Monthly Archives: March 2017

Fly of the Month – April 2017 – Lightning Bug Soft Hackle

FOM april 2017 lightningbugsofthackle squareGuest Blogger & Fly Tyer: Justin Bowman, J Stockard customer & avid fly tyer

My soft hackle lightning bug is a variation of the popular Western mayfly imitation, the lightning bug, an attractor pattern that is seriously flashy and typically tied from sizes 12 to 18. This is a great fly for high or dirty water conditions. This variation substitutes the traditional peacock thorax with FrankenFly nymph dub and a two material soft hackle collar from the original hackle or pheasant tail legs. The idea for the sparkle brush collar came from the thought, “why not add more flash to an already flashy fly?” The sparkle brush fibers (depending on the color) are thin enough to allow a fair amount of movement. Popular colors for the lightning bug are pearl, silver, gold, red, and purple. more…

Beginner’s Luck

Guest Blogger: Mary S. Kuss, Life-long avid angler, licensed PA fishing guide, founder of the Delaware Valley Women’s Fly Fishing Association

The term is almost cliché, in a number of different pursuits. With far more frequency than one would expect, a rookie sometimes manages to do with apparent ease what the more experienced practitioner finds to be quite challenging. This would be frustrating enough, but often the novice rubs salt into the wound by saying something like, “I don’t see why everyone thinks this is so hard to do.” Beginner’s Luck seems to affect fishing in general, and fly fishing most of all.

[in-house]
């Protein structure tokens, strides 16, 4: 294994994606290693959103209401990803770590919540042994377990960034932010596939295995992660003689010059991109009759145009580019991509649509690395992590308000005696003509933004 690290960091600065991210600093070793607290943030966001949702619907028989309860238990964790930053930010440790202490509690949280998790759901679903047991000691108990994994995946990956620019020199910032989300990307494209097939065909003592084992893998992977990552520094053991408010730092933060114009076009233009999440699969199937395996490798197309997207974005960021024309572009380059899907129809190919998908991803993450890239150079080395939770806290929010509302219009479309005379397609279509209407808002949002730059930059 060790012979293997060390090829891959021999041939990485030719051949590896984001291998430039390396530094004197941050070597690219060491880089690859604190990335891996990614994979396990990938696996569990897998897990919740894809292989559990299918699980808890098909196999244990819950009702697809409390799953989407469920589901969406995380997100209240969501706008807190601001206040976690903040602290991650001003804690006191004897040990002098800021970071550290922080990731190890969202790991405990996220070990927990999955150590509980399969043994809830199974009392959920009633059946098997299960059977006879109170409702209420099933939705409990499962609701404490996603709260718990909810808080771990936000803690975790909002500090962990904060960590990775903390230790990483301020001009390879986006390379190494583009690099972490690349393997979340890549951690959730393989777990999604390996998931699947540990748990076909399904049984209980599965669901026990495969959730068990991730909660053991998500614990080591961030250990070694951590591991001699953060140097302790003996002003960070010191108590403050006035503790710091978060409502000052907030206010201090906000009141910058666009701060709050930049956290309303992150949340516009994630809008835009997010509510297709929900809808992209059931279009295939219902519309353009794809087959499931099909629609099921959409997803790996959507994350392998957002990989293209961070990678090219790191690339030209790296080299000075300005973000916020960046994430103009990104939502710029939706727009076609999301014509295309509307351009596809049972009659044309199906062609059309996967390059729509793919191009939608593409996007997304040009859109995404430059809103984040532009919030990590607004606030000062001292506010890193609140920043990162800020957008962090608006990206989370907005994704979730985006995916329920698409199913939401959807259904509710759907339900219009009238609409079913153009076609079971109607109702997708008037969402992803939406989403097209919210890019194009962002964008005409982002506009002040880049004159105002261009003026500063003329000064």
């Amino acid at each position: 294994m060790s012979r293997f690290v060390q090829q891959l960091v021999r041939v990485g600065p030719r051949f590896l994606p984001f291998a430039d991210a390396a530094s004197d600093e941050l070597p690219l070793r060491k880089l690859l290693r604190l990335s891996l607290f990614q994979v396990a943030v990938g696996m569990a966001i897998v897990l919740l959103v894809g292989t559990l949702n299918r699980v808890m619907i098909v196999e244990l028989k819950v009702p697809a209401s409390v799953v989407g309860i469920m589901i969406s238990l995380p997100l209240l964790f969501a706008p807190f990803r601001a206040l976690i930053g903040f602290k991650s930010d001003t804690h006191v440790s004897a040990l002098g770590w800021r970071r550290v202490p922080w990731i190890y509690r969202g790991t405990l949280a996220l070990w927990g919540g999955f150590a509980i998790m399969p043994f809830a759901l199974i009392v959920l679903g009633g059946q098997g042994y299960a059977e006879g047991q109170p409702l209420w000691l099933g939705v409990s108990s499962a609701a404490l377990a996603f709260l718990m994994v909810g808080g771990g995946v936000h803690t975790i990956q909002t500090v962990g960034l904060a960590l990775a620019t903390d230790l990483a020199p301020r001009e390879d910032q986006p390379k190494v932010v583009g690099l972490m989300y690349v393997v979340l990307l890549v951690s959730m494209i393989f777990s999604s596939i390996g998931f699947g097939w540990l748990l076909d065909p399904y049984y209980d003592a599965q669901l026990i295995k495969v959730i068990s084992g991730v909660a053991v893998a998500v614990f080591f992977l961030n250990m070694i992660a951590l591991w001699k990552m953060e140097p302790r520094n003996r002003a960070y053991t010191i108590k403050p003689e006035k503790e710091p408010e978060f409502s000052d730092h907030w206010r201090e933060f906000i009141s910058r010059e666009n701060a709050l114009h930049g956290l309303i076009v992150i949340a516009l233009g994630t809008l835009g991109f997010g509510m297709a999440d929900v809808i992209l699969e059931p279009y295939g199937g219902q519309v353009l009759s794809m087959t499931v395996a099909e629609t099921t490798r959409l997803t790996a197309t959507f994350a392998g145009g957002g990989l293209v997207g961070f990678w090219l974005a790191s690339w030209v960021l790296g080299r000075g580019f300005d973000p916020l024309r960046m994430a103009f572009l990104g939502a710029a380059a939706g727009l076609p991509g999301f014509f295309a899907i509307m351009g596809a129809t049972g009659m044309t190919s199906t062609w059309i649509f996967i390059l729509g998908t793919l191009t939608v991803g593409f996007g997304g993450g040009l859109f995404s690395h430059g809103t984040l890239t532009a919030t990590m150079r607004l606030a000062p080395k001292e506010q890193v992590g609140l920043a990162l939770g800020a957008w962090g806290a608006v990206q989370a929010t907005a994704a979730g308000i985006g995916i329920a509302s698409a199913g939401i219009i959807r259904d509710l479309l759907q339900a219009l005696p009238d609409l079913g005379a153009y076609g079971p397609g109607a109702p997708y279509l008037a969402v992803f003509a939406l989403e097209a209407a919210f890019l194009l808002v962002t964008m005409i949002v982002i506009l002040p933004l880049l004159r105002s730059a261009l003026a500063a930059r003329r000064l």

The legendary Letort Spring Run, in Carlisle, Pennsylvania, was the setting for a classic case of Beginner’s Luck. In recent years this magnificent stream has suffered a variety of negative impacts due to development in its watershed. Even so, many large trout still reside among its deep channels and lush weed beds. The stream flows through a meadow, with boggy soil along the banks in many places. Vibrations from a careless approach will alert the big, wary trout long before you ever get a cast off. You’ll see an impressive wake streak away upstream, and curse your clumsiness. Incredibly complex currents pull your leader and fly hither and fro, making a drag-free presentation maddeningly difficult. Tall weeds snatch at your backcast. Wading is all but impossible due to a silty, sucking muddy bottom, and wading would only spook the trout anyway. The difficulty level poses a formidable challenge for any fly fisher. more…

Fly Fishing Partners

Guest Blogger: Phil Rispin, fly fisher, photographer & more, find Phil’s photography here

My Dad’s hunting, fishing and drinking beer partner was Don, a shirt tail relative that had grown up with Dad south of Edmonton, Alberta. They had both gone to school together, left high school in grade 11 to go to war together, served in the Canadian Navy, and together they saw the worst that the U-Boats could do to men and equipment while they did their best doing their job to protect allied shipping in the North Atlantic. Both of them got married at about the same time, there were four sibs in our family and 3 children in Don’s. To say that Don and Dad had a close bond would be an understatement.

Our fishing and hunting trips would start on Friday evening around the kitchen table in our home where Don, Dad and some of their other old war buddies would drink beer, smoke cigarettes or pipes and talk. I may be wrong but I think this is the way WWII vets handled PTSD. During the evening’s conversation plans would be made for Saturday’s fishing or hunting trip and we the kids would be all ears, straining to hear whether or not the kids would be coming along. As we approached our teens the answer to that question was usually a yes and we would be inducted at least for a day or two into that exclusive group of men. more…